nodes with compatible descriptions can harmlessly coalesce. An anonymous reviewer is thanked for pointing this out to me.
19Note that such an entry will suffice for systems like Pontic Greek (PG),where clitics appear postverbally in all environments (Drettas, 1997; Chatzikyr-
iakidis, 2010 among others).
3.3.1. Unfixed Nodes as Proclitic Triggers
In the introduction to the DS framework, we have discussed the use of structural underspcification via means of the AD-
JUNCTION rules. Even though, there are a number of variants of the ADJUNCTION rule we only presented one variant,
*ADJUNCTION. Surprisingly *ADJUNCTION can be used in order to capture a generalization across elements triggering
proclisis in CG. Bouzouita (2008a,b) in discussing clitic positioning in MedSp, argued that one of proclitic triggers in MedSp
is the existence of an unfixed node. This was based on standard assumptions in DS, according to which Wh-elements and
fronted constituents are or can be parsed on an unfixed node (Kempson et al., 2001; Cann et al., 2005). This assumption
extends straightforwardly to CG, since the similarity of clitic positioning in the two systems is striking. In that sense, the
first generalization that can be drawn is that the existence of an unfixed node constitutes a trigger for proclisis. Note that this
proclitic trigger does not refer to the actual content of the elements triggering proclisis but rather to the parsing strategy used
(unfixed node). But let us see in detail the basis of this intuition. Let us start with Wh-elements:
(51) Pios
who.NOM ton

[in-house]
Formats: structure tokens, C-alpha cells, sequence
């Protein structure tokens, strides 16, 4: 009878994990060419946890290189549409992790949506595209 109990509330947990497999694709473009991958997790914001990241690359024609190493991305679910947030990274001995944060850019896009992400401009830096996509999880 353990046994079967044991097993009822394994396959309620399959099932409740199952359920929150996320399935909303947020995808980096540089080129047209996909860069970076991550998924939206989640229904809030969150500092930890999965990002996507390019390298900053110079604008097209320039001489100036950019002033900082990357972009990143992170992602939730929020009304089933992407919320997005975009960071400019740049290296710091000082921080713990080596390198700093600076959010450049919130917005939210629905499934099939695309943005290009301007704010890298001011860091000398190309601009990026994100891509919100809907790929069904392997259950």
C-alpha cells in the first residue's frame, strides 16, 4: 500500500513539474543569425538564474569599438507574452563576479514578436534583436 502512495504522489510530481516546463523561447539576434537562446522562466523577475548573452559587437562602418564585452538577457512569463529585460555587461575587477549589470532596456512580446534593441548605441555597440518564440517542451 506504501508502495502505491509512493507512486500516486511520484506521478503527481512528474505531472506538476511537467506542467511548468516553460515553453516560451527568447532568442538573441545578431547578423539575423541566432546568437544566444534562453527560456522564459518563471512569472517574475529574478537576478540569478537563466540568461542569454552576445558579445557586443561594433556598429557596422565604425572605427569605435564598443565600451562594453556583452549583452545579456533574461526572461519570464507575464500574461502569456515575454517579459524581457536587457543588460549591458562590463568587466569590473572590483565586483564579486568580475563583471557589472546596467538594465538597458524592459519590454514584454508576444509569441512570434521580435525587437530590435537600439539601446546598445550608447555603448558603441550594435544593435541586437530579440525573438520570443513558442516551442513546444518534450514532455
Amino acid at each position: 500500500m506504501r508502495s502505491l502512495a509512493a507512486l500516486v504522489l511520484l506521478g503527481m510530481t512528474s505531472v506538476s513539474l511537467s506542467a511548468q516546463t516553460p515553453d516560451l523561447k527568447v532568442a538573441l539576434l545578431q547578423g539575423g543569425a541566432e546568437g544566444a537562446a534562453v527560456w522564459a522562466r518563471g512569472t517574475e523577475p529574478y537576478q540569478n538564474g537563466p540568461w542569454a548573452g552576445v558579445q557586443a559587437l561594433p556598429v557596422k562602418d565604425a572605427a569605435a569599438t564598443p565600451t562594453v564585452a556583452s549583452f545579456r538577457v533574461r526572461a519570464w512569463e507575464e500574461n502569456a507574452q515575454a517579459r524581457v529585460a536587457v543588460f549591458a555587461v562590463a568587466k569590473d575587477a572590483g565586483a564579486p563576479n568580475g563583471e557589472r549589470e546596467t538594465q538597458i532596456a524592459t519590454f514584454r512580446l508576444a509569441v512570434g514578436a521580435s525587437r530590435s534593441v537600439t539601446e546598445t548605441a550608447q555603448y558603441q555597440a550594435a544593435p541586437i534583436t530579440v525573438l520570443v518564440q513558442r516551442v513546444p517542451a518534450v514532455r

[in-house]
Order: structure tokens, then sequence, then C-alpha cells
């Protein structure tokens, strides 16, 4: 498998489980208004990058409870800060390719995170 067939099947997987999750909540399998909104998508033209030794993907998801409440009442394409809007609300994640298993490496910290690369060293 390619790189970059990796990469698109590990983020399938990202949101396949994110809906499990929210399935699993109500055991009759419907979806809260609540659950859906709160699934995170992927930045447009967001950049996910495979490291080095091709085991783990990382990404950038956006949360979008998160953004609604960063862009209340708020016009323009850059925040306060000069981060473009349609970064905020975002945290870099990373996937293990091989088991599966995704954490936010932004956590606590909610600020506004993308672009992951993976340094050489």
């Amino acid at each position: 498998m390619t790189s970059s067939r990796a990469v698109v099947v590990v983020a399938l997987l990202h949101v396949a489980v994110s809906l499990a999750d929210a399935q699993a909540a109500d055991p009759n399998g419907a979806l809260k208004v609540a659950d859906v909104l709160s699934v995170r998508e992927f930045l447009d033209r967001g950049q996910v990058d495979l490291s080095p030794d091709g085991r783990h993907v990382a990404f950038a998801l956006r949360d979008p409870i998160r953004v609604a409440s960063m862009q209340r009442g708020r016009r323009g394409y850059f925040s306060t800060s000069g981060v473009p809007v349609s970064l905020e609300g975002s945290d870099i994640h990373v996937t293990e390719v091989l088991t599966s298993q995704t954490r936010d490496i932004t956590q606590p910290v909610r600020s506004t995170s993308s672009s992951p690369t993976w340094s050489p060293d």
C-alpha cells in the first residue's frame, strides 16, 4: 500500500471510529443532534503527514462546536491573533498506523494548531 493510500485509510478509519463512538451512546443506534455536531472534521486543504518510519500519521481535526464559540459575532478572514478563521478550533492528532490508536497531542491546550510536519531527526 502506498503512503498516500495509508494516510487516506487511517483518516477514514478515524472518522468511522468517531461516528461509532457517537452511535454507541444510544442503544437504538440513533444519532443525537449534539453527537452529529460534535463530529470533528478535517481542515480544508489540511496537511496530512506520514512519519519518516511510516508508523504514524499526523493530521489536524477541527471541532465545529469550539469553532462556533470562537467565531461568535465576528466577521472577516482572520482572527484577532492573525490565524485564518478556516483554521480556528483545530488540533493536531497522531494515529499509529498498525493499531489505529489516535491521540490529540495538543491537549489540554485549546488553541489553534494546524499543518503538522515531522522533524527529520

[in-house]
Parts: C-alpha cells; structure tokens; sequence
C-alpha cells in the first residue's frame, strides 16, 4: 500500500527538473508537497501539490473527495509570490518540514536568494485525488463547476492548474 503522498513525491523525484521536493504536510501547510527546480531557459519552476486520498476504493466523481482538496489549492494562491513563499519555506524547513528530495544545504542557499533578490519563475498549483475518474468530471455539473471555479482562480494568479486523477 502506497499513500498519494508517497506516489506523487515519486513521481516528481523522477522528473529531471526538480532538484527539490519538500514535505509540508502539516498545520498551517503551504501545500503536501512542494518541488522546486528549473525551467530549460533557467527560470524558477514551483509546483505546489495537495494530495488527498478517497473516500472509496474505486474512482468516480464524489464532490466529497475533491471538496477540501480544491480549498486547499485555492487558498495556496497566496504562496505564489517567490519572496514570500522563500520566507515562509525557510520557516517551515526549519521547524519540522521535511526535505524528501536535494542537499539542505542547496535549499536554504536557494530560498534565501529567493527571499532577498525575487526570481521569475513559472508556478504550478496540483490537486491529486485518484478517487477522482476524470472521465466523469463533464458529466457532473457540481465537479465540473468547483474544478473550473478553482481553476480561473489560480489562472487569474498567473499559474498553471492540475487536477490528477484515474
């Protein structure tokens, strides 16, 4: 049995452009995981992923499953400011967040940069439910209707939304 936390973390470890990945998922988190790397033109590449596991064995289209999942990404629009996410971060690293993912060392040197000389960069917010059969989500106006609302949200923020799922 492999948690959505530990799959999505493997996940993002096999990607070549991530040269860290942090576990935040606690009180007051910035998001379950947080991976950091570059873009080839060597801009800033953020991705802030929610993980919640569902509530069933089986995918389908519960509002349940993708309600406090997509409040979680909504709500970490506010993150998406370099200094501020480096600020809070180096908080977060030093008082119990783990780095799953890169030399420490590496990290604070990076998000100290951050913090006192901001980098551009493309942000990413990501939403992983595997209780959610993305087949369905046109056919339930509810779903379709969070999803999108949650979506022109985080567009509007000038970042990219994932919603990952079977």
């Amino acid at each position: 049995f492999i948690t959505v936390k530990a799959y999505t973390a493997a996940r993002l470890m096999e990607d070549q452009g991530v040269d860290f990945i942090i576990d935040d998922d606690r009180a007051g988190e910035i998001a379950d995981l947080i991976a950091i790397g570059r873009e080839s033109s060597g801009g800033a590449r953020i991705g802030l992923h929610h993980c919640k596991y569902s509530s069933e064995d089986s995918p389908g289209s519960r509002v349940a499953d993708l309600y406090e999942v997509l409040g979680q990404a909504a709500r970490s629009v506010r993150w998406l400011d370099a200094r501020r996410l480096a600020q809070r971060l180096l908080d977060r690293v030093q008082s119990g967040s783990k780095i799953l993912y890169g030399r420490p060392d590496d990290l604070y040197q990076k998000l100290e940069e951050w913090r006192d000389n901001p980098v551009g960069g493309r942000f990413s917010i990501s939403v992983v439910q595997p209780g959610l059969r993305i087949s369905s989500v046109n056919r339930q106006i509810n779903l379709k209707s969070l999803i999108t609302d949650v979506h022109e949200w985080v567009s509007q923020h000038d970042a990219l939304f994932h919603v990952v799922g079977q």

him.CL-ACC ikseri
knows.3SG ton
the.ACC Giorko?
‘Who knows George?’
Following Kempson et al. (2001), I take wh-elements to decorate an unfixed node, marking the initial node with a Q feature, its
role being the identification of the wh-element as an interrogative wh-element. The effect is that the unfixed node is decorated
with a type value and a specialized formula metavariable WH. The entry below is the lexical entry for pios ‘who.NOM’ in
(52) Lexical entry for pios in CG
IF ?T y(e)
THEN IF h↑i?T y (t),?x.T n(x)
THEN go(h↑i); put(Cat(Q));
go(h↓i); put(WH, T y(e),
?h↑0iT y(t),[])
ELSE abort
ELSE abort
Notice the existence of the case filter ?h↑0iT y(t), identifying the unfixed node as immediately dominated by a type tnode,
i.e. as being the subject node (in effect a nominative case filter).
In the same vein, fronted constituents can be modelled as decorating unfixed nodes. A fronted NP at the left periphery can
be parsed on an unfixed node, finding its position in the tree later on in the parse. The same reasoning is used for fronted
adverbs or any other fronted element. Within this line of reasoning, we can formulate a trigger which will allow the clitic to
be parsed in case an unfixed node is present in the tree structure. The entry below captures enclitic positioning plus proclitic
positioning with elements parsed on an unfixed node:
(53) Lexical entry containing the enclitic and the unfixed node trigger:
IF ?T y(t)
1iT y(x)|
h↓iT y(x),?x.T n(x)
THEN (make((h↓1i); go(h↓1i)); )
make(h↓1i); go(h↓1i);
make(h↓0i); go(h↓0i)
put(T y(e), F o(Ux),?x.F o(x);
gof irst(?T y(t)))
ELSE abort
ELSE abort
Such a trigger will ensure that the clitic will appear before the verb in case an unfixed node is present in the tree structure. Note
that the specification is not restricted to unfixed nodes that are type specific. Actually, the specification proposed (following
the formulation found in Bouzouita, 2008a) does not refer to the type value of the unfixed node or to its formula value. Such